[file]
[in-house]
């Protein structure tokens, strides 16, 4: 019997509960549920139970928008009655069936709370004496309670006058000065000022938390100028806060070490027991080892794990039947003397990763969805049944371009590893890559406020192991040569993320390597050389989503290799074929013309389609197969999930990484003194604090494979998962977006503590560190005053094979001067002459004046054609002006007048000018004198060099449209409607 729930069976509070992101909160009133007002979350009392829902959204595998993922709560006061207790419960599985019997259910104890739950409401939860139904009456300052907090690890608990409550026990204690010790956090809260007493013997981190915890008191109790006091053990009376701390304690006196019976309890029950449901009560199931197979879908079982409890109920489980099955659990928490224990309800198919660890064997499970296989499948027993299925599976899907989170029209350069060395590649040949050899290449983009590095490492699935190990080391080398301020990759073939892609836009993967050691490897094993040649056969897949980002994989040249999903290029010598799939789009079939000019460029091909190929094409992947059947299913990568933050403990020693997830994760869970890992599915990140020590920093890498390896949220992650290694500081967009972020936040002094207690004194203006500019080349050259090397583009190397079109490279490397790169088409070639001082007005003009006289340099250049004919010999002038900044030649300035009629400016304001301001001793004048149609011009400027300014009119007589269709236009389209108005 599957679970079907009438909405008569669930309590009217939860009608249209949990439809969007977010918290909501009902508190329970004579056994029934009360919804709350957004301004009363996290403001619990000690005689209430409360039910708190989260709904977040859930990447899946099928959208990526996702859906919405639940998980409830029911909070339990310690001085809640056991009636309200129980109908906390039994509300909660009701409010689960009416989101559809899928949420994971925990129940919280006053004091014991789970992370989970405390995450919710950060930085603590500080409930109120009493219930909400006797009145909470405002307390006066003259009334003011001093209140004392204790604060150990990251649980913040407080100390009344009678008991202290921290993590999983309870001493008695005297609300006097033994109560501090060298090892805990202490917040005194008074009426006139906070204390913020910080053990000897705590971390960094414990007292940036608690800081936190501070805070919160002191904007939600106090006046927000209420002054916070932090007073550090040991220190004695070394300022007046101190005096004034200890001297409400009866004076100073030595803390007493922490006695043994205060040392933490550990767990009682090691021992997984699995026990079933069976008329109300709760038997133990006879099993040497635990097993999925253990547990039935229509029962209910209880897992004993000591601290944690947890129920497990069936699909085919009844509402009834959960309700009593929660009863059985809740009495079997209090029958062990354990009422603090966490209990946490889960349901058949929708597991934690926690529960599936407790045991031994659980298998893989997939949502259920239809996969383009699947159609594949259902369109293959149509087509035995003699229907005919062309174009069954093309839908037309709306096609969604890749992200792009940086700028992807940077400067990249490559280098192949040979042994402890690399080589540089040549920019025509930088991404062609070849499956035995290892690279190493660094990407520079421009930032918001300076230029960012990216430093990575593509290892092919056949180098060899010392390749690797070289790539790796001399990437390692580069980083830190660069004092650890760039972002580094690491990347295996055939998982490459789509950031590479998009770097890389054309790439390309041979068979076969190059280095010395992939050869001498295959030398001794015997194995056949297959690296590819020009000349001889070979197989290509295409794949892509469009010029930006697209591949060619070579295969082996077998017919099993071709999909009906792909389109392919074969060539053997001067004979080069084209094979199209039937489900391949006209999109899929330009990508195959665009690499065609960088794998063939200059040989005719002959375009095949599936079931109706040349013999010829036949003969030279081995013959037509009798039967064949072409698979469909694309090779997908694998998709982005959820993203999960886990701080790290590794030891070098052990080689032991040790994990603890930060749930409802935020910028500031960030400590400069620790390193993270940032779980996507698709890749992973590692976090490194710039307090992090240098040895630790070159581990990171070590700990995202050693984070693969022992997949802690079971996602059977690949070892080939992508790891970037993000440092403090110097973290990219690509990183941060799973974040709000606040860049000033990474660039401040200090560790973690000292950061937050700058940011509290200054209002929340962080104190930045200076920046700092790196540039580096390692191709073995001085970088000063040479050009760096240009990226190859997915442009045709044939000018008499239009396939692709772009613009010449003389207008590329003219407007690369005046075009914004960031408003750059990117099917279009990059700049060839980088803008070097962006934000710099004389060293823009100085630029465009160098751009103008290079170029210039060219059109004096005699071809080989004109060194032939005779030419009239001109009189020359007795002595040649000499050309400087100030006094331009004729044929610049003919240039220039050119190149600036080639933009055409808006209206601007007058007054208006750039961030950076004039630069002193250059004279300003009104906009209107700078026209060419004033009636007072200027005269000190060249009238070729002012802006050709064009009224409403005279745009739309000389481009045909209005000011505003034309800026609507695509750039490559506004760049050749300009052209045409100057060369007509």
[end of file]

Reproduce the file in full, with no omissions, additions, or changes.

[in-house]
């Protein structure tokens, strides 16, 4: 019997509960549920139970928008009655069936709370004496309670006058000065000022938390100028806060070490027991080892794990039947003397990763969805049944371009590893890559406020192991040569993320390597050389989503290799074929013309389609197969999930990484003194604090494979998962977006503590560190005053094979001067002459004046054609002006007048000018004198060099449209409607 729930069976509070992101909160009133007002979350009392829902959204595998993922709560006061207790419960599985019997259910104890739950409401939860139904009456300052907090690890608990409550026990204690010790956090809260007493013997981190915890008191109790006091053990009376701390304690006196019976309890029950449901009560199931197979879908079982409890109920489980099955659990928490224990309800198919660890064997499970296989499948027993299925599976899907989170029209350069060395590649040949050899290449983009590095490492699935190990080391080398301020990759073939892609836009993967050691490897094993040649056969897949980002994989040249999903290029010598799939789009079939000019460029091909190929094409992947059947299913990568933050403990020693997830994760869970890992599915990140020590920093890498390896949220992650290694500081967009972020936040002094207690004194203006500019080349050259090397583009190397079109490279490397790169088409070639001082007005003009006289340099250049004919010999002038900044030649300035009629400016304001301001001793004048149609011009400027300014009119007589269709236009389209108005 599957679970079907009438909405008569669930309590009217939860009608249209949990439809969007977010918290909501009902508190329970004579056994029934009360919804709350957004301004009363996290403001619990000690005689209430409360039910708190989260709904977040859930990447899946099928959208990526996702859906919405639940998980409830029911909070339990310690001085809640056991009636309200129980109908906390039994509300909660009701409010689960009416989101559809899928949420994971925990129940919280006053004091014991789970992370989970405390995450919710950060930085603590500080409930109120009493219930909400006797009145909470405002307390006066003259009334003011001093209140004392204790604060150990990251649980913040407080100390009344009678008991202290921290993590999983309870001493008695005297609300006097033994109560501090060298090892805990202490917040005194008074009426006139906070204390913020910080053990000897705590971390960094414990007292940036608690800081936190501070805070919160002191904007939600106090006046927000209420002054916070932090007073550090040991220190004695070394300022007046101190005096004034200890001297409400009866004076100073030595803390007493922490006695043994205060040392933490550990767990009682090691021992997984699995026990079933069976008329109300709760038997133990006879099993040497635990097993999925253990547990039935229509029962209910209880897992004993000591601290944690947890129920497990069936699909085919009844509402009834959960309700009593929660009863059985809740009495079997209090029958062990354990009422603090966490209990946490889960349901058949929708597991934690926690529960599936407790045991031994659980298998893989997939949502259920239809996969383009699947159609594949259902369109293959149509087509035995003699229907005919062309174009069954093309839908037309709306096609969604890749992200792009940086700028992807940077400067990249490559280098192949040979042994402890690399080589540089040549920019025509930088991404062609070849499956035995290892690279190493660094990407520079421009930032918001300076230029960012990216430093990575593509290892092919056949180098060899010392390749690797070289790539790796001399990437390692580069980083830190660069004092650890760039972002580094690491990347295996055939998982490459789509950031590479998009770097890389054309790439390309041979068979076969190059280095010395992939050869001498295959030398001794015997194995056949297959690296590819020009000349001889070979197989290509295409794949892509469009010029930006697209591949060619070579295969082996077998017919099993071709999909009906792909389109392919074969060539053997001067004979080069084209094979199209039937489900391949006209999109899929330009990508195959665009690499065609960088794998063939200059040989005719002959375009095949599936079931109706040349013999010829036949003969030279081995013959037509009798039967064949072409698979469909694309090779997908694998998709982005959820993203999960886990701080790290590794030891070098052990080689032991040790994990603890930060749930409802935020910028500031960030400590400069620790390193993270940032779980996507698709890749992973590692976090490194710039307090992090240098040895630790070159581990990171070590700990995202050693984070693969022992997949802690079971996602059977690949070892080939992508790891970037993000440092403090110097973290990219690509990183941060799973974040709000606040860049000033990474660039401040200090560790973690000292950061937050700058940011509290200054209002929340962080104190930045200076920046700092790196540039580096390692191709073995001085970088000063040479050009760096240009990226190859997915442009045709044939000018008499239009396939692709772009613009010449003389207008590329003219407007690369005046075009914004960031408003750059990117099917279009990059700049060839980088803008070097962006934000710099004389060293823009100085630029465009160098751009103008290079170029210039060219059109004096005699071809080989004109060194032939005779030419009239001109009189020359007795002595040649000499050309400087100030006094331009004729044929610049003919240039220039050119190149600036080639933009055409808006209206601007007058007054208006750039961030950076004039630069002193250059004279300003009104906009209107700078026209060419004033009636007072200027005269000190060249009238070729002012802006050709064009009224409403005279745009739309000389481009045909209005000011505003034309800026609507695509750039490559506004760049050749300009052209045409100057060369007509």